What Should I Believe About What Would Have Been the Case?

Journal of Philosophical Logic 44 (1):81-110 (2015)
Download Edit this record How to cite View on PhilPapers
Abstract
The question I am addressing in this paper is the following: how is it possible to empirically test, or confirm, counterfactuals? After motivating this question in Section 1, I will look at two approaches to counterfactuals, and at how counterfactuals can be empirically tested, or confirmed, if at all, on these accounts in Section 2. I will then digress into the philosophy of probability in Section 3. The reason for this digression is that I want to use the way observable absolute and relative frequencies, two empirical notions, are used to empirically test, or confirm, hypotheses about objective chances, a metaphysical notion, as a role-model. Specifically, I want to use this probabilistic account of the testing of chance hypotheses as a role-model for the account of the testing of counterfactuals, another metaphysical notion, that I will present in Sections 4 to 8. I will conclude by comparing my proposal to one non-probabilistic and one probabilistic alternative in Section 9.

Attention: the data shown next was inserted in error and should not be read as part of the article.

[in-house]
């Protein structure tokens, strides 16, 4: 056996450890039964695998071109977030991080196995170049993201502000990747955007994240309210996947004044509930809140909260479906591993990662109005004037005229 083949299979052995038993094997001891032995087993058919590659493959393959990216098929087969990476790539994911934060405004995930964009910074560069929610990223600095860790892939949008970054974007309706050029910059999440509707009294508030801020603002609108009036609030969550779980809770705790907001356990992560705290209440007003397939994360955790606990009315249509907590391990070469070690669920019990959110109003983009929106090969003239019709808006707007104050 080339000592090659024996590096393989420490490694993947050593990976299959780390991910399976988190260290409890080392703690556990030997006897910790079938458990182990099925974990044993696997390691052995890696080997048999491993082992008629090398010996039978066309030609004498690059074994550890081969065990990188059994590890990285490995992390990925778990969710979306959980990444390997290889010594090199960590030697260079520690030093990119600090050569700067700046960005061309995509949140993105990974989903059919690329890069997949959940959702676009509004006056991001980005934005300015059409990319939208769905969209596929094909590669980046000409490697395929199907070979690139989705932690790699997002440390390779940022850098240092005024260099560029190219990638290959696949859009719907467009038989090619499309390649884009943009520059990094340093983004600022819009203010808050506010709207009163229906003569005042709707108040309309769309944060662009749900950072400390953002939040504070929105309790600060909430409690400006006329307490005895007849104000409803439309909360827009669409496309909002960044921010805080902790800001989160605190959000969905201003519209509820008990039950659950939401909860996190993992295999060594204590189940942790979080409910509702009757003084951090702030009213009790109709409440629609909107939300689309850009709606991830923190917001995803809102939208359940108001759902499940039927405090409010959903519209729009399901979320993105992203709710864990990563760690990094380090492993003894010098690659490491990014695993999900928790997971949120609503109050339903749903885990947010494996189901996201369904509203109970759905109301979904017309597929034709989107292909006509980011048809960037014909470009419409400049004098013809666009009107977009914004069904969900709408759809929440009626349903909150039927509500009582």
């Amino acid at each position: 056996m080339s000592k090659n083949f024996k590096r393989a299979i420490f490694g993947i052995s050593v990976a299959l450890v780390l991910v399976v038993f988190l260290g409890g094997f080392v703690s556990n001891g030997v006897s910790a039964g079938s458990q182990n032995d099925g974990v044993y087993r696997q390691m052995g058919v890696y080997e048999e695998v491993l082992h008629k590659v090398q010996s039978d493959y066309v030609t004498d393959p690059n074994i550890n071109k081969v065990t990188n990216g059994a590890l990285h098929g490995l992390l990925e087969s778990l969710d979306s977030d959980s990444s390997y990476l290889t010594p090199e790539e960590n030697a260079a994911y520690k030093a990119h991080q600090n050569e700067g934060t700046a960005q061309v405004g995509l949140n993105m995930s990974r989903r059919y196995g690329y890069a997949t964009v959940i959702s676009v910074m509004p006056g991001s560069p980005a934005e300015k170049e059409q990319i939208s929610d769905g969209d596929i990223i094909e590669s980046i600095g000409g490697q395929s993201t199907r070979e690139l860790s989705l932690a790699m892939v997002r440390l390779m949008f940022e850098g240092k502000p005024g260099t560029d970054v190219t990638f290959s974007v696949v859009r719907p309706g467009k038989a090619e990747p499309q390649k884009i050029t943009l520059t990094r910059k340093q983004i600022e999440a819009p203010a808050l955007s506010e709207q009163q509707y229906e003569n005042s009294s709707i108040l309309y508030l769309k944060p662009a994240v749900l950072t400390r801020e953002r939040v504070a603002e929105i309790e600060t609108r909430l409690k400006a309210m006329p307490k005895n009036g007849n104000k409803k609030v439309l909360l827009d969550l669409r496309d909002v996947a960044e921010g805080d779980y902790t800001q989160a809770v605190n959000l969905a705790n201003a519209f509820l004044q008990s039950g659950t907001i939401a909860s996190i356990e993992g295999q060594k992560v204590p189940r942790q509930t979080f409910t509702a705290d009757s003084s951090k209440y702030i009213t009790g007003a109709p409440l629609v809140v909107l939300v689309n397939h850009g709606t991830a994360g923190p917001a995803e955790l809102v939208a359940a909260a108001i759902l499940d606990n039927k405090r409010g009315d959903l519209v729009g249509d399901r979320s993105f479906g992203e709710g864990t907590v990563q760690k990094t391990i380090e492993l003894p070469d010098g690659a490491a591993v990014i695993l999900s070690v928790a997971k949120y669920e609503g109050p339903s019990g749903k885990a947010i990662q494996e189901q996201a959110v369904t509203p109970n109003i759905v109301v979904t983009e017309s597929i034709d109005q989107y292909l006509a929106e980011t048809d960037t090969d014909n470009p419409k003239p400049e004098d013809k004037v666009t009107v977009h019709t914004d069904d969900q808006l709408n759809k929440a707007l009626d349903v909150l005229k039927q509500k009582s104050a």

Reprint years
2015
ISBN(s)
PhilPapers/Archive ID
HUBWSI
Revision history
Archival date: 2014-07-09
View upload history
References found in this work BETA
Causality.Pearl, Judea
Causation, Prediction, and Search.Spirtes, Peter; Glymour, Clark & Scheines, Richard
Causality: Models, Reasoning and Inference.Hitchcock, Christopher & Pearl, Judea

View all 63 references / Add more references

Citations of this work BETA
Ranking Theory.Huber, Franz

Add more citations

Added to PP index
2014-06-02

Total views
195 ( #19,442 of 45,595 )

Recent downloads (6 months)
21 ( #32,549 of 45,595 )

How can I increase my downloads?

Downloads since first upload
This graph includes both downloads from PhilArchive and clicks to external links.